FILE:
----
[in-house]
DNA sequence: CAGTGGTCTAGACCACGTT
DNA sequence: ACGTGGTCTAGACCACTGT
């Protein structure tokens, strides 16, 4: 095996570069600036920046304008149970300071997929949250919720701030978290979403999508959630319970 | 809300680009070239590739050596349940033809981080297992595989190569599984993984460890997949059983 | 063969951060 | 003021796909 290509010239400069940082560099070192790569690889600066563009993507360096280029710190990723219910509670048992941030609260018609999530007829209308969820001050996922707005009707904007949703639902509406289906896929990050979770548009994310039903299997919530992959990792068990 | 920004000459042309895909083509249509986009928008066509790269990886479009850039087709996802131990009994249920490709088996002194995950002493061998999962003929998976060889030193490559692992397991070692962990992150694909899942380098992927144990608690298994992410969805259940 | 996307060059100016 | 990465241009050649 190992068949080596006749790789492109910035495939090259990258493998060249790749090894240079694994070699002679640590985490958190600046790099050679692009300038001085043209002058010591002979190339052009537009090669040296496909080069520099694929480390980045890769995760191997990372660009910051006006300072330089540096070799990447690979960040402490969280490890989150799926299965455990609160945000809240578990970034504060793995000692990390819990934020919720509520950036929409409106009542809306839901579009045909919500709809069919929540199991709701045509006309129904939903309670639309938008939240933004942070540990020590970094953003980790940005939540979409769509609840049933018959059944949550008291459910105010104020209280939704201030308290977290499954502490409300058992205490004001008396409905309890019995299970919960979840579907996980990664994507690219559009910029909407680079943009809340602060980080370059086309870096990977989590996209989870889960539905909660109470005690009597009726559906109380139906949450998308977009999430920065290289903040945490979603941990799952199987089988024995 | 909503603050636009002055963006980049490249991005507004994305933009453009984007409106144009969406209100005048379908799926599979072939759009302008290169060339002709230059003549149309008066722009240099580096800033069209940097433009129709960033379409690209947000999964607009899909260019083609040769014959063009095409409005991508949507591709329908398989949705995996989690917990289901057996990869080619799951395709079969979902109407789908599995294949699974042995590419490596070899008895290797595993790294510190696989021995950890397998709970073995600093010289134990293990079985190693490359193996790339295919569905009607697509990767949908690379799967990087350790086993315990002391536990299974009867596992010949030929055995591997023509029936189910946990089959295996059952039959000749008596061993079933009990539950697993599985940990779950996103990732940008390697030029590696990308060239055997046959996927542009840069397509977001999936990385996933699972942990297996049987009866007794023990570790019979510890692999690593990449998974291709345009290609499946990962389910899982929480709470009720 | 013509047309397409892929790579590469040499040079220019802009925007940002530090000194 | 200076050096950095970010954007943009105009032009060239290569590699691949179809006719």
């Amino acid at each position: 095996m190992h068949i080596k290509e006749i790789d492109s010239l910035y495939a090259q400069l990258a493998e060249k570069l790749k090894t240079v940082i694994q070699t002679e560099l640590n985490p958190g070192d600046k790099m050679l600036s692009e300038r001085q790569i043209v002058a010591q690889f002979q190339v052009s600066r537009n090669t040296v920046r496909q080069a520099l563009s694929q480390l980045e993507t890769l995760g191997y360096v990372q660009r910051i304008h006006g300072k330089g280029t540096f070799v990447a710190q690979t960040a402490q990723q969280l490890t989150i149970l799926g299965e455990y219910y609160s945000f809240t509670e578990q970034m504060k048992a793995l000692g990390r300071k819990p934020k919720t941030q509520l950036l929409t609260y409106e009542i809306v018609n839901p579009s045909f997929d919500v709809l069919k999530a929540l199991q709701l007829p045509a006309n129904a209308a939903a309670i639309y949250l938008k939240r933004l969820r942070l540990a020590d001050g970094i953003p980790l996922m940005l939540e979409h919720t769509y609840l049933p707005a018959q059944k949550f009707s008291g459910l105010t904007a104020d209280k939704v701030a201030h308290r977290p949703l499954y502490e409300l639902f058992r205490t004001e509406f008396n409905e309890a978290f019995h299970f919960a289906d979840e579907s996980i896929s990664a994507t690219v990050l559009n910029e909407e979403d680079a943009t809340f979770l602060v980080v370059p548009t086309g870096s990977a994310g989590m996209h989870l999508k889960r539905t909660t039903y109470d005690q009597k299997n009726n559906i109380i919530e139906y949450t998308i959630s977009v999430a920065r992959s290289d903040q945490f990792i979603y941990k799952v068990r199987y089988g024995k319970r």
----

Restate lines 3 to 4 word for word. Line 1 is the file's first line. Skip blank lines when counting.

DNA sequence: ACGTGGTCTAGACCACTGT
């Protein structure tokens, strides 16, 4: 095996570069600036920046304008149970300071997929949250919720701030978290979403999508959630319970 | 809300680009070239590739050596349940033809981080297992595989190569599984993984460890997949059983 | 063969951060 | 003021796909 290509010239400069940082560099070192790569690889600066563009993507360096280029710190990723219910509670048992941030609260018609999530007829209308969820001050996922707005009707904007949703639902509406289906896929990050979770548009994310039903299997919530992959990792068990 | 920004000459042309895909083509249509986009928008066509790269990886479009850039087709996802131990009994249920490709088996002194995950002493061998999962003929998976060889030193490559692992397991070692962990992150694909899942380098992927144990608690298994992410969805259940 | 996307060059100016 | 990465241009050649 190992068949080596006749790789492109910035495939090259990258493998060249790749090894240079694994070699002679640590985490958190600046790099050679692009300038001085043209002058010591002979190339052009537009090669040296496909080069520099694929480390980045890769995760191997990372660009910051006006300072330089540096070799990447690979960040402490969280490890989150799926299965455990609160945000809240578990970034504060793995000692990390819990934020919720509520950036929409409106009542809306839901579009045909919500709809069919929540199991709701045509006309129904939903309670639309938008939240933004942070540990020590970094953003980790940005939540979409769509609840049933018959059944949550008291459910105010104020209280939704201030308290977290499954502490409300058992205490004001008396409905309890019995299970919960979840579907996980990664994507690219559009910029909407680079943009809340602060980080370059086309870096990977989590996209989870889960539905909660109470005690009597009726559906109380139906949450998308977009999430920065290289903040945490979603941990799952199987089988024995 | 909503603050636009002055963006980049490249991005507004994305933009453009984007409106144009969406209100005048379908799926599979072939759009302008290169060339002709230059003549149309008066722009240099580096800033069209940097433009129709960033379409690209947000999964607009899909260019083609040769014959063009095409409005991508949507591709329908398989949705995996989690917990289901057996990869080619799951395709079969979902109407789908599995294949699974042995590419490596070899008895290797595993790294510190696989021995950890397998709970073995600093010289134990293990079985190693490359193996790339295919569905009607697509990767949908690379799967990087350790086993315990002391536990299974009867596992010949030929055995591997023509029936189910946990089959295996059952039959000749008596061993079933009990539950697993599985940990779950996103990732940008390697030029590696990308060239055997046959996927542009840069397509977001999936990385996933699972942990297996049987009866007794023990570790019979510890692999690593990449998974291709345009290609499946990962389910899982929480709470009720 | 013509047309397409892929790579590469040499040079220019802009925007940002530090000194 | 200076050096950095970010954007943009105009032009060239290569590699691949179809006719």